Foods tend to be flavoured with spices such as cumin, coriander seeds, and turmeric, which with a few regional exceptions, such as Xinjiang, are traditionally not associated with much of Chinese cuisine. Hot chilli, ginger, garlic, sesame seeds, dry red chilis, black pepper corns and yogurt are also frequently used in dishes. This makes Indian Chinese food similar in taste to many ethnic dishes in Southeast Asian countries such as Singapore and Malaysia, which have strong Chinese and Indian cultural influences.
Non-staple dishes are by default served with generous helpings of gravy, although they can also be ordered "dry" or "without gravy". Culinary styles often seen in Indian Chinese fare include "Chili" (implying batter-fried items cooked with pieces of chili pepper), "Manchurian" (implying a sweet and salty brown sauce), and "Schezwan" (sic - see below) (implying a spicy red sauce).
The main ingredient in all these dishes can often be substituted with other meats, vegetables or paneer. Usually the nomenclature is such that the main ingredient is mentioned first, followed by the entree style, for example "Chicken Chilli". Many are available in both "dry" or "gravy" versions, varying the amount of sauce served in the dish.
Staple base options for an Indian Chinese meal include chicken, shrimp or vegetable variants of "Hakka" or "Schezwan" noodles popularly referred to as chow mein; and regular or "Schezwan" fried rice. American chop suey and sweet and sour dishes can be found at many restaurants. Some South Indian restaurants have also come up with spring rolls and "Schezwan" dosas.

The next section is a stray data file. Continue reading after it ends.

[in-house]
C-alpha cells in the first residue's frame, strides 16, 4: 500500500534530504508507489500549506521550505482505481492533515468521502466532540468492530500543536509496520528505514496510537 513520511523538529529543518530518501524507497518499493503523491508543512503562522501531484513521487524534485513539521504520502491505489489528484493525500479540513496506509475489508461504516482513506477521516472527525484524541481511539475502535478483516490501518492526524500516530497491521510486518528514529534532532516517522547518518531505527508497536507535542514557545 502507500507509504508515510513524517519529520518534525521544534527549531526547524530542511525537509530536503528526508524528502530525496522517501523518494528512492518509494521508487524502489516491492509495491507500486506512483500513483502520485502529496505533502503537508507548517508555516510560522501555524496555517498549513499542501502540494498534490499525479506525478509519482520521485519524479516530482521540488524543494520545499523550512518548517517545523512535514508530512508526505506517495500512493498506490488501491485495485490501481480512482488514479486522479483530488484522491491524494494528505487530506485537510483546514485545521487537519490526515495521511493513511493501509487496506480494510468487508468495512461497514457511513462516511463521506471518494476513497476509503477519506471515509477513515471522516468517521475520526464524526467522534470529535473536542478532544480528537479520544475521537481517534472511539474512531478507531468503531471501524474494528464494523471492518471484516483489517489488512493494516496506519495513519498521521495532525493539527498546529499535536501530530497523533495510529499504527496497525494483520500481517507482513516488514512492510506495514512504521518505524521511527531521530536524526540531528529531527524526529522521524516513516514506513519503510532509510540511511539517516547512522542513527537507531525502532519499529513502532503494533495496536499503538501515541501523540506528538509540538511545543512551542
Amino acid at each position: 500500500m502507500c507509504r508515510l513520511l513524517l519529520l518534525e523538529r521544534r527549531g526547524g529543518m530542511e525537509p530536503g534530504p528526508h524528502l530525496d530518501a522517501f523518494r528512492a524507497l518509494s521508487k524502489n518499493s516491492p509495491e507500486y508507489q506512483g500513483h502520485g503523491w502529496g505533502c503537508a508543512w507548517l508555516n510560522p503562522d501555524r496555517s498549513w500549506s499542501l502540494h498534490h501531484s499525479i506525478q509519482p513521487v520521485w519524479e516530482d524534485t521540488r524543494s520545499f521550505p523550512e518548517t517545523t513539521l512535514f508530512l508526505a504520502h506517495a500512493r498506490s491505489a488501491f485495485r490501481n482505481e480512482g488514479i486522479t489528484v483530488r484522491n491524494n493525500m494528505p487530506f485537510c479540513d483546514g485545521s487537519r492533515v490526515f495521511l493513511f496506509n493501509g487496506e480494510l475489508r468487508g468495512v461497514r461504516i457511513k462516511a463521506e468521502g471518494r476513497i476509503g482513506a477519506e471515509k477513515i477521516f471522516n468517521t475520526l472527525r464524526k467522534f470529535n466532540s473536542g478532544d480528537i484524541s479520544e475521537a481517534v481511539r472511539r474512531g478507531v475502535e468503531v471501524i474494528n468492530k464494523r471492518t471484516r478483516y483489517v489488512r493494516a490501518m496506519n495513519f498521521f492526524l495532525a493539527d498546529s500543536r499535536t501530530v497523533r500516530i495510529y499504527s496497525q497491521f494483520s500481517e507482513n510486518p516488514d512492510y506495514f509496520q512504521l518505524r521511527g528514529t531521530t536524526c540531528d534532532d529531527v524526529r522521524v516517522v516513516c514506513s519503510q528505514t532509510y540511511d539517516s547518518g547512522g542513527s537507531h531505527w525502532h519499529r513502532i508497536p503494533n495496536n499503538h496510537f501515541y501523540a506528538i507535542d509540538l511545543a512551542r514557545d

Indian Chinese dessert options include ice cream on honey-fried noodles or date pancakes.
Indian Chinese food is readily available in major metropolitan areas of India such as Kolkata along with West Bengal, Bhopal, Surat, Vadodara, Rajkot, Mumbai, Pune, Chennai, Kochi, Guwahati, Hyderabad, Delhi, Lucknow, and Bangalore. It is also available in a number of towns and at dhabas (roadside stalls), also popularly referred to as "Fast food", adjacent to major Indian roads and highways. Many restaurants have a Chinese section in their menus, and some are even dedicated to serving Indian Chinese food. It can also be found in mobile kitchen carts (lari or rekdi) that ply the streets of cities, prepared in woks over a portable gas burner. Manchurian sauce, Schezwan sauce, soy sauce and Hakka noodles are available in many stores in cities across the country.
As of 2007, Chinese cuisine ranked as India's most favourite cuisine (after local food), growing at 9% annually. It is the most favoured option when young people go out to eat and the second favorite (after south Indian cuisine) when families dine out.
Many overseas Indian restaurants in the West and the Middle East also cater to the overseas Indians' nostalgic taste for Indian Chinese food. The cuisine is also branching out into the mainstream in major cities of North America, such as New York City, San Francisco, Philadelphia, Chicago, Toronto, Los Angeles, Atlanta, Montreal, Phoenix and Vancouver. Chinese food in Nairobi, Kenya, also tends to be of this style. It is also available in Australia, especially in Sydney and Melbourne. In many of these places, the restaurants are labelled as Hakka Chinese, when in fact the cuisine itself has very little resemblance to authentic Hakka cuisine. "Hakka" label in these restaurants are usually referring to the owner's origins, and many Chinese restaurant owners in India were of Hakka origin.
((cite news)): CS1 maint: unfit URL (link)